I could not record today.
My studio is not soundproof
enough for a city daytime.
Contractors hired by an aspirational
Brooklyn property developer
stamp rumblefooted underpinnings
for a cantilevered condo to be
four times the size of the
sixty year old
two family the developer
demolished a month ago.
The mufflebooms travel
into my rear office studio,
up through my mic stand,
from the sub strata.
On the front side of my apartment,
the back of a post office, across the street.
The carriers often shout at each other
in the loading dock
on and off their trucks.
One of them, a man with birdtones,
sings arias from Norma.
As a mechanical gate opens and
closes to let the trucks
in and out, his tenor lends
the gate a mournful movement.
Night will bring challenge, too.
The Bingo Hall on 5th Avenue allows patrons
access to its rear alley abutting
the northern border of my apartment complex.
The alleyway is a de facto back lounge
where winner inksters come out to smoke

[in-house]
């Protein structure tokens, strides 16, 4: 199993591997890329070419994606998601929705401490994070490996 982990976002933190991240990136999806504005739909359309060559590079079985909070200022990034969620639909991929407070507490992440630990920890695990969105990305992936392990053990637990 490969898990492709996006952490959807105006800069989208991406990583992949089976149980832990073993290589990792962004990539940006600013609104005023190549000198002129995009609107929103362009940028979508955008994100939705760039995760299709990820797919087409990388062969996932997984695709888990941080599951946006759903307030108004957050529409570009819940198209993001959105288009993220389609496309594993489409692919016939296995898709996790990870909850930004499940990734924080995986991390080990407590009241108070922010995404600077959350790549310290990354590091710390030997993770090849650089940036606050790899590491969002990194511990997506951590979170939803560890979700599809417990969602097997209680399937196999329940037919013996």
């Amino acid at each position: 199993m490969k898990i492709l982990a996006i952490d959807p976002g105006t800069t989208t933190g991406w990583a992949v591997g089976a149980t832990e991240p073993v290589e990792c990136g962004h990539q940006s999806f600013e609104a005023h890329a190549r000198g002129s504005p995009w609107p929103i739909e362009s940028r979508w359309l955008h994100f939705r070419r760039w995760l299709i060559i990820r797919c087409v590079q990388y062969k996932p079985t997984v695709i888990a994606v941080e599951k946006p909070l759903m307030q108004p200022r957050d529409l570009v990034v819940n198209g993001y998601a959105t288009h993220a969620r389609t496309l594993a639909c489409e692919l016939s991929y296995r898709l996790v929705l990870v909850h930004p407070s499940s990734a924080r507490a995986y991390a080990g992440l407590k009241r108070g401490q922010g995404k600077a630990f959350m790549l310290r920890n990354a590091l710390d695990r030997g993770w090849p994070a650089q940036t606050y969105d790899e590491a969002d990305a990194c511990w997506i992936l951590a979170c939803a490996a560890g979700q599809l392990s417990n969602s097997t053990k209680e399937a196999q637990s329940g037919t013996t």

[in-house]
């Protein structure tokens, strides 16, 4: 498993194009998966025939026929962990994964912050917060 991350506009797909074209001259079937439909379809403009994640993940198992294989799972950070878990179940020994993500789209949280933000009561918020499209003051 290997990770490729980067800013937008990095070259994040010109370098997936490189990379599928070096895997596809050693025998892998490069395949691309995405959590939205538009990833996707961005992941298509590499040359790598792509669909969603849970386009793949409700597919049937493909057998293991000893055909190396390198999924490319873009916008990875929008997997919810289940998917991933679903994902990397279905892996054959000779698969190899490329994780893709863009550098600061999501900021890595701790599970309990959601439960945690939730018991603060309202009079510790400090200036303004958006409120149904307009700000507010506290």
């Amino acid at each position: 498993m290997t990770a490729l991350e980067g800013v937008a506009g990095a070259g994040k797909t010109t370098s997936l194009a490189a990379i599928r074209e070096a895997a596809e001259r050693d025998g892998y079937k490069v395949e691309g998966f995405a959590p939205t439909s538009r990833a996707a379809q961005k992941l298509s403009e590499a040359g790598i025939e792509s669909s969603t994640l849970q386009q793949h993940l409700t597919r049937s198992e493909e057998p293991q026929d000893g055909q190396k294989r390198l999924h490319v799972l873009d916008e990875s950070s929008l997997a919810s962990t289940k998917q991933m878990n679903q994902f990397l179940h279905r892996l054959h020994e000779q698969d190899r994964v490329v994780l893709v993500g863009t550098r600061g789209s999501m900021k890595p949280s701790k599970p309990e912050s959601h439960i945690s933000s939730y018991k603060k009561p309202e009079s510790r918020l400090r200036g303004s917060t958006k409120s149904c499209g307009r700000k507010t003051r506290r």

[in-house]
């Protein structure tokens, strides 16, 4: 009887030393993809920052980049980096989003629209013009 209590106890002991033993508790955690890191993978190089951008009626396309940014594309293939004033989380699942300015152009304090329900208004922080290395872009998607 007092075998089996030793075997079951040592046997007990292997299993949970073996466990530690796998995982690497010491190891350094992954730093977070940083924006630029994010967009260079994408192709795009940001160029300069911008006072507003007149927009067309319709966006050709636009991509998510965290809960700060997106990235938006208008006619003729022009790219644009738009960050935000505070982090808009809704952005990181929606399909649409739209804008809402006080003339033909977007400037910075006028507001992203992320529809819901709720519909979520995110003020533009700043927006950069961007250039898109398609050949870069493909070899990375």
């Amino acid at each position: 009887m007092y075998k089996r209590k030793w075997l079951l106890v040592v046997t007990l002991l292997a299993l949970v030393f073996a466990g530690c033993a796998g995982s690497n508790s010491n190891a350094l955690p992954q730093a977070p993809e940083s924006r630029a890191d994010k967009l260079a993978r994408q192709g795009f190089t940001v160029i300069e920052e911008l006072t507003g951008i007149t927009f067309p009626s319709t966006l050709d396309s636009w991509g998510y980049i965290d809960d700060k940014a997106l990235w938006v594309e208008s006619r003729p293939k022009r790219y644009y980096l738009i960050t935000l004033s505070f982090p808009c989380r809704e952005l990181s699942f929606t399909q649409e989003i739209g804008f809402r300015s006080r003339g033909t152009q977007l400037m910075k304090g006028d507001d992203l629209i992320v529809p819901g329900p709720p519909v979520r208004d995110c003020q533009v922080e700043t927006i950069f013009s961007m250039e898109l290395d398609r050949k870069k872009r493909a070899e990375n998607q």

and make on-a-lucky-streak joyouts.
The players on losing tails fall off
towards the streetside
exit of the alleyway
and smoke in silence,
as passing headlights echo through
the flickering alleyway’s security gate.
Tomorrow I’m going to mail holiday packages
too long sitting on my dining room table.
I look at the gifts meant to be given,
gifts that people have
no idea they are going to receive.
Procrastination self-inflicts purgatories
between loneliness and connection,
but today I will exorcise this unquiet
into a happy suspension,
as when your partner isn’t talking, and you hear
the soft rustle of a newspaper
and a sweater against a sofa…
things that mean everything,
that you don’t notice,
until you are standing still
or cannot record.